2011 World Series of Poker: Dismissing Poker as a Vice

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2011 World Series of Poker: Dismissing Poker as a Vice
Ethan Miller/Getty Images
Canadian Poker Professional Daniel Negreanu has earned $14,601,194 in tournament winnings alone since 1997.

This is an editorial response to Bleacher Report featured columnist Adam Lazarus and his story: Is WSOP a Harmless Vice or Destructive Force?

I can appreciate the concern Adam Lazarus has for the potential harm competitive poker could do to our nation.  Poker isn't a game for everyone, and to be sure, there are plenty of players out there who will never understand why they are "unlucky" or "cursed," and can't seem to ever win.

Do I feel sorry for these players?

Not a chance.

Any aspiring poker player can improve dramatically through various tools which are available to anyone with an appetite for knowledge.  Poker books, boot camps and one-on-one training sessions only warn players against always chasing straights and flushes, they tell you about implied odds, bankroll management, how to adjust your game to tournament structures, how playing cash games differs from playing tournaments, poker-related psychology and so much more.

Poker is kind of like NASCAR—it is a true everyman's sport.  How many casual race fans think they could stick it to Jeff Gordon or Kyle Busch at the Daytona 500?  Probably a lot!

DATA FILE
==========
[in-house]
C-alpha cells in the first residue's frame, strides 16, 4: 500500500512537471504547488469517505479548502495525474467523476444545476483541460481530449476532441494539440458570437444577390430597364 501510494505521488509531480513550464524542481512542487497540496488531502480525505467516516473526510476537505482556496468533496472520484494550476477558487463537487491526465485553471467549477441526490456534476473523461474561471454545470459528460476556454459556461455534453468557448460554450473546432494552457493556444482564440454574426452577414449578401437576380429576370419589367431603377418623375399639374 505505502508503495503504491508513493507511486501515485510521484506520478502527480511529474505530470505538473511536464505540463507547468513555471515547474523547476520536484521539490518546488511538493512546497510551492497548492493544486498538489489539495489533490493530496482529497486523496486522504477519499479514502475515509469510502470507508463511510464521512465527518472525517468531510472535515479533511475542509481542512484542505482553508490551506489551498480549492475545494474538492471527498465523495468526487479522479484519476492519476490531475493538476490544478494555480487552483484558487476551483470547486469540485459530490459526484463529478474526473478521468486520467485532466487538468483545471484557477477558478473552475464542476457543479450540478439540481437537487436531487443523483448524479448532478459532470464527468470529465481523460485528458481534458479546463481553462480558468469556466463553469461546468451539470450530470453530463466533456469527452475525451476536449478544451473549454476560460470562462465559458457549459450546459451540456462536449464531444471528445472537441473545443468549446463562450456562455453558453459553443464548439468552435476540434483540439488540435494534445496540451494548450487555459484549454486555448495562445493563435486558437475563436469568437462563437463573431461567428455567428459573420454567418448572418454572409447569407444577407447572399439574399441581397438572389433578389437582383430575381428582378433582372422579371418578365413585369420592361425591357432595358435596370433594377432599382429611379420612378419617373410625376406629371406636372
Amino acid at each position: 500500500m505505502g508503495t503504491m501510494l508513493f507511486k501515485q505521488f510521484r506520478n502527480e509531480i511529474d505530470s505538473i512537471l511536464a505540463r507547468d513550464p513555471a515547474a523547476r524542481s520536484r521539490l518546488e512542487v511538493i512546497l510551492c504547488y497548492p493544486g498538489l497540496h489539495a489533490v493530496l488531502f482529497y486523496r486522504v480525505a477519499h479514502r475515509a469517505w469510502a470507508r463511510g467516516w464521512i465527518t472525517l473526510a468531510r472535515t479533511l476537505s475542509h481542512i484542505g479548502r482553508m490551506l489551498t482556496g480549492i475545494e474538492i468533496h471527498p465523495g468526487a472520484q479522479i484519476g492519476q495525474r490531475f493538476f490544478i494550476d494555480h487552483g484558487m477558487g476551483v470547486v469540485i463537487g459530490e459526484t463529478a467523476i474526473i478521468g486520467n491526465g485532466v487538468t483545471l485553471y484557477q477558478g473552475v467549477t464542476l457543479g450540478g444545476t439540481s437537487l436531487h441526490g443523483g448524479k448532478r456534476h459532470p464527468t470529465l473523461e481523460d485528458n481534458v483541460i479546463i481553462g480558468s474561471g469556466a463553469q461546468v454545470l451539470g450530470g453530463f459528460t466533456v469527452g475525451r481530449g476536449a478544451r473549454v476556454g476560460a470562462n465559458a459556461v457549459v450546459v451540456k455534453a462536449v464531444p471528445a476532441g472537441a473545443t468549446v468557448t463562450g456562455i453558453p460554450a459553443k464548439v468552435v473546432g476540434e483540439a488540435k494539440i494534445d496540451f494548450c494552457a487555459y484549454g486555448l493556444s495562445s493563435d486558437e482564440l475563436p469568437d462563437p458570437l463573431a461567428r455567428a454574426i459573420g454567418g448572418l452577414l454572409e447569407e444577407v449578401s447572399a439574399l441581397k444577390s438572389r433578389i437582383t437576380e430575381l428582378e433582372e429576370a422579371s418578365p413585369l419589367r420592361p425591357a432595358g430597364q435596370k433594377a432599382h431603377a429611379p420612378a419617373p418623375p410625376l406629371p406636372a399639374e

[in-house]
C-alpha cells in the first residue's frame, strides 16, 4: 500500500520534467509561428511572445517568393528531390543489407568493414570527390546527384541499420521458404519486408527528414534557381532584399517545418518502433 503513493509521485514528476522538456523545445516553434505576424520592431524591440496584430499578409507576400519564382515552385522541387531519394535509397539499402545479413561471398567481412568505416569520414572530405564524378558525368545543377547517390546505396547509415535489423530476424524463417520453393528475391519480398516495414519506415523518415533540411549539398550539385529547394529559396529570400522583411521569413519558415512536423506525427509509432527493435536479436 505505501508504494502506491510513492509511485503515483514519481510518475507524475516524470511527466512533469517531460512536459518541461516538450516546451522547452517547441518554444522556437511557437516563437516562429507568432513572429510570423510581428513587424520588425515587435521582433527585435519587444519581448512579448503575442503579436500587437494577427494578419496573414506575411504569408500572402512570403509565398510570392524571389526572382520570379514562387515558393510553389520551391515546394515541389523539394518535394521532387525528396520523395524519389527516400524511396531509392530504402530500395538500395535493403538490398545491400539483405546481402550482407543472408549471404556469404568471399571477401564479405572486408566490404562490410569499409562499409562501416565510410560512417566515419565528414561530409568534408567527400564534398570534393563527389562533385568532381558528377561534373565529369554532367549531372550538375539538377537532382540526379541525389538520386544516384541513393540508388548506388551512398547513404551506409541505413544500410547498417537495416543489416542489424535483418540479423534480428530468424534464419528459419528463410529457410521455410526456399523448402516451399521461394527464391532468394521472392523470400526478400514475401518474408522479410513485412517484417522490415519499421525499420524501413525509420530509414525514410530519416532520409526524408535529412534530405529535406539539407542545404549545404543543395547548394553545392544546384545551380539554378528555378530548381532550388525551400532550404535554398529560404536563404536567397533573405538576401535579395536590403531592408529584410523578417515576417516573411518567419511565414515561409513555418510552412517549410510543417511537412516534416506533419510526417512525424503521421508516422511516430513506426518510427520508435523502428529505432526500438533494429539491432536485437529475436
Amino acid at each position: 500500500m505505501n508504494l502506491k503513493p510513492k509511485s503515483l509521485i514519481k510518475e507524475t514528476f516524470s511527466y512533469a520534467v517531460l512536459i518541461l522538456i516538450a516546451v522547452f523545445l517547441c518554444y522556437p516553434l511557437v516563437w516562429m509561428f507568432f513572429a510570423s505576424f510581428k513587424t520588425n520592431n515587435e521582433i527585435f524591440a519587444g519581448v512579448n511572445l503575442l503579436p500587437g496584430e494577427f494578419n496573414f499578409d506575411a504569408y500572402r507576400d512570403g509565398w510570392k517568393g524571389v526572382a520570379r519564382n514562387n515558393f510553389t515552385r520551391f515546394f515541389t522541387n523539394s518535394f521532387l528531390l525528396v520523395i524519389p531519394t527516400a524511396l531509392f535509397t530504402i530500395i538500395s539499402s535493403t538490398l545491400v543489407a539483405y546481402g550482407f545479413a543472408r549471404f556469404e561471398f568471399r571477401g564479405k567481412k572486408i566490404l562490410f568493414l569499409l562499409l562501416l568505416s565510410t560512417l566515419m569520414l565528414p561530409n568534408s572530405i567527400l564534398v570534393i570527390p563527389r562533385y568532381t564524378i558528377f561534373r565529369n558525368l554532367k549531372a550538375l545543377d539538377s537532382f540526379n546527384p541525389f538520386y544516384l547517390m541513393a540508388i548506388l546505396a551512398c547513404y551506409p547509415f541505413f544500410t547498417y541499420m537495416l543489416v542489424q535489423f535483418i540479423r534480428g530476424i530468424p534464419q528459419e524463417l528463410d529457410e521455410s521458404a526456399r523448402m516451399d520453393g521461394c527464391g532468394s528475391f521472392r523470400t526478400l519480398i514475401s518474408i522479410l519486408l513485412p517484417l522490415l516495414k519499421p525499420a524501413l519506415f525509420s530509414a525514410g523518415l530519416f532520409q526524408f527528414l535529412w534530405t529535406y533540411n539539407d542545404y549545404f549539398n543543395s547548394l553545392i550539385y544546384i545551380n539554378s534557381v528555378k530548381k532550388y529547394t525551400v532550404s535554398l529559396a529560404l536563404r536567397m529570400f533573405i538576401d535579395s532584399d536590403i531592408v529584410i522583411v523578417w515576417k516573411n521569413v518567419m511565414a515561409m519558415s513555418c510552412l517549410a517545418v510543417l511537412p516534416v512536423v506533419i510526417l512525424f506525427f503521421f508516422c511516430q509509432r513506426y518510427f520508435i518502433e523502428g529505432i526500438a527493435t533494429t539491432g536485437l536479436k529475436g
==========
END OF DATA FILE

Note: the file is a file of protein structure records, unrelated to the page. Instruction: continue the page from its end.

Does NASCAR get ripped for making icons out of their drivers for fear they increase the amount of high-speed accidents on America's interstates?  Would that ever make it to print in a race-happy state like Florida?

Are there people who max out credit cards to play poker?  Yes, without a doubt.  People also max out their credit cards to buy cars, clothes, watches and other various toys they can't afford.  There are some people out there who will never have self-control when it comes to their bank accounts, and yes, there will always be some people why have no business gambling.

Every now and then (or more often if you are plugged into the poker world), you will hear of top-notch poker players going busto.  A solid majority of the time it is because they made poor decisions with their bankroll and it has little to do with the variance they experienced at the poker table.  

On a personal note, playing poker to supplement my income for a few years made me manage my personal finances much better.  Poker players must develop the ability to treat their bankroll separate from their bank account to be successful.  Learning that you should never put up any more than five percent of your bankroll at one time is something most serious pros adhere to, and they all have their own systems of pulling money out of their bankrolls and transferring it to their bank account to pay their car payments, student loans and other expenses.

Keeping on the subject of bankroll, there are a lot of top poker professionals who are backed (bought into cash games or poker tournaments) by either other successful pros or people with the means to do so.  Players will enter into an agreement with their backer to pay them X percent of their winnings.  In the event they don't produce positive results, the backer will either stick with their investment (the player) or choose not to back the player again.

There are also corporate sponsors out there who back poker players.  Some players are even paid a base salary on top of being bought into cash games and poker tournaments by corporate sponsors like Internet poker sites, although we'll see less of this in the near future due to the Department of Justice's April 15 lockdown of the American sites.

Further, there are agents out there who represent poker professionals.  Poker Royalty, the leading such agency, allows poker players to capitalize on their success at the poker table by getting them endorsement deals, book deals and more.